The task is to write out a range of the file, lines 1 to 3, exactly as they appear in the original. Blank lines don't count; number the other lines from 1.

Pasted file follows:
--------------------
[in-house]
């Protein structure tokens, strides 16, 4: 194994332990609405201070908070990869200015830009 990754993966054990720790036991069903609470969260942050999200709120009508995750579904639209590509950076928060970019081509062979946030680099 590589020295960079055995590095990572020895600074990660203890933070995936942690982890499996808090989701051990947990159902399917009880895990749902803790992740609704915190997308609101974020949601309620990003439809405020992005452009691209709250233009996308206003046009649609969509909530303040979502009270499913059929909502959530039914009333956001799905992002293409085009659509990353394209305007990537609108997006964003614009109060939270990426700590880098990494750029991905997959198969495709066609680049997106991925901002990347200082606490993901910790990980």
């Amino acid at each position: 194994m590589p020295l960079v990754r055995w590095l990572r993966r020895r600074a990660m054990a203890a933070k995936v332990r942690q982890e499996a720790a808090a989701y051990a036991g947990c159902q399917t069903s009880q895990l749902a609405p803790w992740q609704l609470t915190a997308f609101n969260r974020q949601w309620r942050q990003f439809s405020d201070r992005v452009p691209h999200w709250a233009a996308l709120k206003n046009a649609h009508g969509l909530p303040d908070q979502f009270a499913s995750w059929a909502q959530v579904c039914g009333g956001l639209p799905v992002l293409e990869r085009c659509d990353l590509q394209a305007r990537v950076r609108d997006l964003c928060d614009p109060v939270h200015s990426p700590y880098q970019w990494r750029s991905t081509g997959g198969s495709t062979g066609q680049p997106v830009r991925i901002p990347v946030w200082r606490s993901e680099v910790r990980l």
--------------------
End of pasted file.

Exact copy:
[in-house]
């Protein structure tokens, strides 16, 4: 194994332990609405201070908070990869200015830009 990754993966054990720790036991069903609470969260942050999200709120009508995750579904639209590509950076928060970019081509062979946030680099 590589020295960079055995590095990572020895600074990660203890933070995936942690982890499996808090989701051990947990159902399917009880895990749902803790992740609704915190997308609101974020949601309620990003439809405020992005452009691209709250233009996308206003046009649609969509909530303040979502009270499913059929909502959530039914009333956001799905992002293409085009659509990353394209305007990537609108997006964003614009109060939270990426700590880098990494750029991905997959198969495709066609680049997106991925901002990347200082606490993901910790990980």
């Amino acid at each position: 194994m590589p020295l960079v990754r055995w590095l990572r993966r020895r600074a990660m054990a203890a933070k995936v332990r942690q982890e499996a720790a808090a989701y051990a036991g947990c159902q399917t069903s009880q895990l749902a609405p803790w992740q609704l609470t915190a997308f609101n969260r974020q949601w309620r942050q990003f439809s405020d201070r992005v452009p691209h999200w709250a233009a996308l709120k206003n046009a649609h009508g969509l909530p303040d908070q979502f009270a499913s995750w059929a909502q959530v579904c039914g009333g956001l639209p799905v992002l293409e990869r085009c659509d990353l590509q394209a305007r990537v950076r609108d997006l964003c928060d614009p109060v939270h200015s990426p700590y880098q970019w990494r750029s991905t081509g997959g198969s495709t062979g066609q680049p997106v830009r991925i901002p990347v946030w200082r606490s993901e680099v910790r990980l």